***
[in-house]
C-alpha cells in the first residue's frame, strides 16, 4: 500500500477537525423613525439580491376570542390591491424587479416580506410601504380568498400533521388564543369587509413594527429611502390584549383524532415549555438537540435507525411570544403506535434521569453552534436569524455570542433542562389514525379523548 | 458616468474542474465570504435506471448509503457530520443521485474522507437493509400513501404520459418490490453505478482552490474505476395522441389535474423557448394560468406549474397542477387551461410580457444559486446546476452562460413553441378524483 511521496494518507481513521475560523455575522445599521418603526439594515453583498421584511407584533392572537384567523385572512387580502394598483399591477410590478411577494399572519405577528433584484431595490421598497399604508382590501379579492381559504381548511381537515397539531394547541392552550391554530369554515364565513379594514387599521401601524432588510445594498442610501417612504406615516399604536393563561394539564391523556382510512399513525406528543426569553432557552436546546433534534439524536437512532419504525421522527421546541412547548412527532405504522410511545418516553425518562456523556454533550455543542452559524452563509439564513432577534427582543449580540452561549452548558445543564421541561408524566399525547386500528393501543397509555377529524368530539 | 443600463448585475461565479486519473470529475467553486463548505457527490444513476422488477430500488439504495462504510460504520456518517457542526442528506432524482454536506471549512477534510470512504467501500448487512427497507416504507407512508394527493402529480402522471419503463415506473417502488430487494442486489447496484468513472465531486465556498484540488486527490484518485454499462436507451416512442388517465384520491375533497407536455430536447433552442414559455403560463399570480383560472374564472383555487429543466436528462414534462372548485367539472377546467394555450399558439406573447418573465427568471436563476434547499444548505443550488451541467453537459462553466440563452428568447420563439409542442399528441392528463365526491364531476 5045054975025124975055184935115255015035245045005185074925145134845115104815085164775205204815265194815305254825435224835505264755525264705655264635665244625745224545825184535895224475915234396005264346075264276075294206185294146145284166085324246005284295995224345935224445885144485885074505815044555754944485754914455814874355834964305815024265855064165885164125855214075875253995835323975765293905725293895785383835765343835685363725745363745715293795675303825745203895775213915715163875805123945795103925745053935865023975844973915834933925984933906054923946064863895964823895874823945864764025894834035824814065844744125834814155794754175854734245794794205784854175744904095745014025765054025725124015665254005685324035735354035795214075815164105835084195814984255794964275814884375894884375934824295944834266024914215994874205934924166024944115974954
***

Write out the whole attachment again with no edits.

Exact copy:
[in-house]
C-alpha cells in the first residue's frame, strides 16, 4: 500500500477537525423613525439580491376570542390591491424587479416580506410601504380568498400533521388564543369587509413594527429611502390584549383524532415549555438537540435507525411570544403506535434521569453552534436569524455570542433542562389514525379523548 | 458616468474542474465570504435506471448509503457530520443521485474522507437493509400513501404520459418490490453505478482552490474505476395522441389535474423557448394560468406549474397542477387551461410580457444559486446546476452562460413553441378524483 511521496494518507481513521475560523455575522445599521418603526439594515453583498421584511407584533392572537384567523385572512387580502394598483399591477410590478411577494399572519405577528433584484431595490421598497399604508382590501379579492381559504381548511381537515397539531394547541392552550391554530369554515364565513379594514387599521401601524432588510445594498442610501417612504406615516399604536393563561394539564391523556382510512399513525406528543426569553432557552436546546433534534439524536437512532419504525421522527421546541412547548412527532405504522410511545418516553425518562456523556454533550455543542452559524452563509439564513432577534427582543449580540452561549452548558445543564421541561408524566399525547386500528393501543397509555377529524368530539 | 443600463448585475461565479486519473470529475467553486463548505457527490444513476422488477430500488439504495462504510460504520456518517457542526442528506432524482454536506471549512477534510470512504467501500448487512427497507416504507407512508394527493402529480402522471419503463415506473417502488430487494442486489447496484468513472465531486465556498484540488486527490484518485454499462436507451416512442388517465384520491375533497407536455430536447433552442414559455403560463399570480383560472374564472383555487429543466436528462414534462372548485367539472377546467394555450399558439406573447418573465427568471436563476434547499444548505443550488451541467453537459462553466440563452428568447420563439409542442399528441392528463365526491364531476 5045054975025124975055184935115255015035245045005185074925145134845115104815085164775205204815265194815305254825435224835505264755525264705655264635665244625745224545825184535895224475915234396005264346075264276075294206185294146145284166085324246005284295995224345935224445885144485885074505815044555754944485754914455814874355834964305815024265855064165885164125855214075875253995835323975765293905725293895785383835765343835685363725745363745715293795675303825745203895775213915715163875805123945795103925745053935865023975844973915834933925984933906054923946064863895964823895874823945864764025894834035824814065844744125834814155794754175854734245794794205784854175744904095745014025765054025725124015665254005685324035735354035795214075815164105835084195814984255794964275814884375894884375934824295944834266024914215994874205934924166024944115974954